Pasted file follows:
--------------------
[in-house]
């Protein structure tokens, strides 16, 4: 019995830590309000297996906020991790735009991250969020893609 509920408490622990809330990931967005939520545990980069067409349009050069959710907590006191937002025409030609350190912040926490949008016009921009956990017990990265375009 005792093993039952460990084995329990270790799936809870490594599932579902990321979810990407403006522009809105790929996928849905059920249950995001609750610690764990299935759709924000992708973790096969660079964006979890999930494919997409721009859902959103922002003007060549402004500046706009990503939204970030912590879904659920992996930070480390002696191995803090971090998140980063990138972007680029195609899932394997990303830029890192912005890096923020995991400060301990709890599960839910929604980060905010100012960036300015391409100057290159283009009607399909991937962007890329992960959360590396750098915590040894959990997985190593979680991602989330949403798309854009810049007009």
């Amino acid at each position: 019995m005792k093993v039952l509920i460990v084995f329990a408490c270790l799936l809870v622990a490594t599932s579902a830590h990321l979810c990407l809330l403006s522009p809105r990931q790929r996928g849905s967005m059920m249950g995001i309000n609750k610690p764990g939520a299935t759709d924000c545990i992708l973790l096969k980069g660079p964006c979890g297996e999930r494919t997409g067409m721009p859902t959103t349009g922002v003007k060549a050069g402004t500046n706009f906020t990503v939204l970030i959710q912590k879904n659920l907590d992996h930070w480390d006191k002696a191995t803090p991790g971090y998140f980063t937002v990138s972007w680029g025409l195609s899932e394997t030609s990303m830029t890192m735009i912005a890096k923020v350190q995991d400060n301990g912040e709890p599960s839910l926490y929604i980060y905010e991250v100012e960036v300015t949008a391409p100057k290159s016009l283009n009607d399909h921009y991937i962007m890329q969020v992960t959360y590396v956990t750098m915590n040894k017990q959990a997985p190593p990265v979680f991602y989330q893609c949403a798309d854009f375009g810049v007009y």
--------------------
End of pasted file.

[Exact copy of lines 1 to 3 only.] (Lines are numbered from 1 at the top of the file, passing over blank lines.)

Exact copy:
[in-house]
């Protein structure tokens, strides 16, 4: 019995830590309000297996906020991790735009991250969020893609 509920408490622990809330990931967005939520545990980069067409349009050069959710907590006191937002025409030609350190912040926490949008016009921009956990017990990265375009 005792093993039952460990084995329990270790799936809870490594599932579902990321979810990407403006522009809105790929996928849905059920249950995001609750610690764990299935759709924000992708973790096969660079964006979890999930494919997409721009859902959103922002003007060549402004500046706009990503939204970030912590879904659920992996930070480390002696191995803090971090998140980063990138972007680029195609899932394997990303830029890192912005890096923020995991400060301990709890599960839910929604980060905010100012960036300015391409100057290159283009009607399909991937962007890329992960959360590396750098915590040894959990997985190593979680991602989330949403798309854009810049007009």
């Amino acid at each position: 019995m005792k093993v039952l509920i460990v084995f329990a408490c270790l799936l809870v622990a490594t599932s579902a830590h990321l979810c990407l809330l403006s522009p809105r990931q790929r996928g849905s967005m059920m249950g995001i309000n609750k610690p764990g939520a299935t759709d924000c545990i992708l973790l096969k980069g660079p964006c979890g297996e999930r494919t997409g067409m721009p859902t959103t349009g922002v003007k060549a050069g402004t500046n706009f906020t990503v939204l970030i959710q912590k879904n659920l907590d992996h930070w480390d006191k002696a191995t803090p991790g971090y998140f980063t937002v990138s972007w680029g025409l195609s899932e394997t030609s990303m830029t890192m735009i912005a890096k923020v350190q995991d400060n301990g912040e709890p599960s839910l926490y929604i980060y905010e991250v100012e960036v300015t949008a391409p100057k290159s016009l283009n009607d399909h921009y991937i962007m890329q969020v992960t959360y590396v956990t750098m915590n040894k017990q959990a997985p190593p990265v979680f991602y989330q893609c949403a798309d854009f375009g810049v007009y």